Resume : The power of Scanning Spreading Resistance Microscopy (SSRM) lies in its ability to quantitatively probe carrier concentrations at high resolution. However, it is being challenged by the scaled dimensions of sub 10 nm node devices due to lack of proper understanding of Spreading Resistance (SR) in confined volumes. The limited amount of material, the presence of interfaces, the confined current paths and the difficult back contacts may all impact the total resistance, and hence rendering the carrier quantification faulty. A good fundamental understanding is crucial for future carrier quantification with SSRM. TCAD provides an efficient way for studying the SR in sub-10nm regime for different geometrical set-ups. Here, we report a TCAD study on behavior of SR when confinement is introduced in a cylindrical slab with probe contact at the center of top surface. We report on two types of back contact configurations; one at the bottom surface of cylinder (first) and second at the curved surface (second), analogous to real configurations such as FINFET like structures. It was observed that onset of confinement effect on SR varies significantly across both configurations. In first case it took half as much thickness as it took in second case for 10% deviation in SR from its bulk value. Furthermore, we compare our simulations with experimental data and will discuss in detail the impact of confinement on the SSRM measurement and carrier quantification.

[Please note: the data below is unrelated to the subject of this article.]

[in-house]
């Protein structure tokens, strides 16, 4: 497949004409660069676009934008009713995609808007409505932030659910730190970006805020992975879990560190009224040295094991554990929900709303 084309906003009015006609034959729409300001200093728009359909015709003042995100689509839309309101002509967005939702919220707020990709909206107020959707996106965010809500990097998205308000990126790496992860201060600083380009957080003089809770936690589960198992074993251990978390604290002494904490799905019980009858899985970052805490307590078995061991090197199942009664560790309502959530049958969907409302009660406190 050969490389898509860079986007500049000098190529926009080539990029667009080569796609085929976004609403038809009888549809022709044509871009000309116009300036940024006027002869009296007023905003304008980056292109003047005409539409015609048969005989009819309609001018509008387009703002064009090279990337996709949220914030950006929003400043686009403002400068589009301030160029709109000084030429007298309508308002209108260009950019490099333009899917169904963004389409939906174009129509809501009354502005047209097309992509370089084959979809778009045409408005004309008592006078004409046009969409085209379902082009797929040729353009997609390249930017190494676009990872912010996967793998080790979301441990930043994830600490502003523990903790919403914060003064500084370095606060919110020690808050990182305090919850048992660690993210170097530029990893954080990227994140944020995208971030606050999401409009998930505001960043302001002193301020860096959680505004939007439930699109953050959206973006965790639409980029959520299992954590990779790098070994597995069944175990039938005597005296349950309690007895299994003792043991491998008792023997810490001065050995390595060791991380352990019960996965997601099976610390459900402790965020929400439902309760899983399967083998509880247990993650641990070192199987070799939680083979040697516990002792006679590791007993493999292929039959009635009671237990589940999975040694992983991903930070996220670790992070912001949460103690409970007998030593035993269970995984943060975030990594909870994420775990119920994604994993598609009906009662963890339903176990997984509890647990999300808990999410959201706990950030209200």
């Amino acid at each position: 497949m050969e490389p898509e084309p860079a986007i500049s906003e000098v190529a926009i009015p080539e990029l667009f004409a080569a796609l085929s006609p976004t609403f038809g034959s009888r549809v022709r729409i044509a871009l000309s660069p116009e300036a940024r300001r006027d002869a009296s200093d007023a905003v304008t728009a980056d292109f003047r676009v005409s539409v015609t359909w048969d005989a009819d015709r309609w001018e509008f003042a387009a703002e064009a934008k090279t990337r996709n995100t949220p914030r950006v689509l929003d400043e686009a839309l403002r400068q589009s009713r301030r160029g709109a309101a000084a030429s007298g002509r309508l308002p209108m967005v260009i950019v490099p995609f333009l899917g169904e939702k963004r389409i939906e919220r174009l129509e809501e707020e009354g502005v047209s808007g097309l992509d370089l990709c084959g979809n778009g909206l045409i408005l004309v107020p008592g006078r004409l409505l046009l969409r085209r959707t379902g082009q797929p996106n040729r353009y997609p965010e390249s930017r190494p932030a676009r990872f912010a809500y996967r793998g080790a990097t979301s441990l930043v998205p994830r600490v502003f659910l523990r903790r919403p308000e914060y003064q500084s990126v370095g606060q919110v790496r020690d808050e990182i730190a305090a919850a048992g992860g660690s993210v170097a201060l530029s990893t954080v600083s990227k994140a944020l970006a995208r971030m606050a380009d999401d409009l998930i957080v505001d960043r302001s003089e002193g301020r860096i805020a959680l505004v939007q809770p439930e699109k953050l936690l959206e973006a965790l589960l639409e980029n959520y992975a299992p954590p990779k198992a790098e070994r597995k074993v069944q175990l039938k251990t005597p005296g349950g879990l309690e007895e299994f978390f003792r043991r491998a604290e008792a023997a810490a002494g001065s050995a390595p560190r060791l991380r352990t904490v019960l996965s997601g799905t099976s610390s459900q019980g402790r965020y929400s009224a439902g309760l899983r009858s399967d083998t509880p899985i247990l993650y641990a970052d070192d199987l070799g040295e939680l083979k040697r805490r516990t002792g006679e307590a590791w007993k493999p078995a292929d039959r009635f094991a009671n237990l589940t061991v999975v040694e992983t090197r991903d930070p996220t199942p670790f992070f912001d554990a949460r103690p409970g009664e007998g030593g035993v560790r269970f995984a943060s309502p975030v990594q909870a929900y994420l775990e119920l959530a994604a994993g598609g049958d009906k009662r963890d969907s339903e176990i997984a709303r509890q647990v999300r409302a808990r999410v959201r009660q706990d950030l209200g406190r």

10:30 Coffee break    
Authors : L. Rigutti, L. Mancini, E. Di Russo, F. Moyon, S. Moldovan, C. Hatzoglou, W. Lefebvre, D. Blavette, F. Vurpillot
Affiliations : Normandie Univ, UNIROUEN, INSA Rouen, CNRS, Groupe de Physique des Matériaux, 76000 Rouen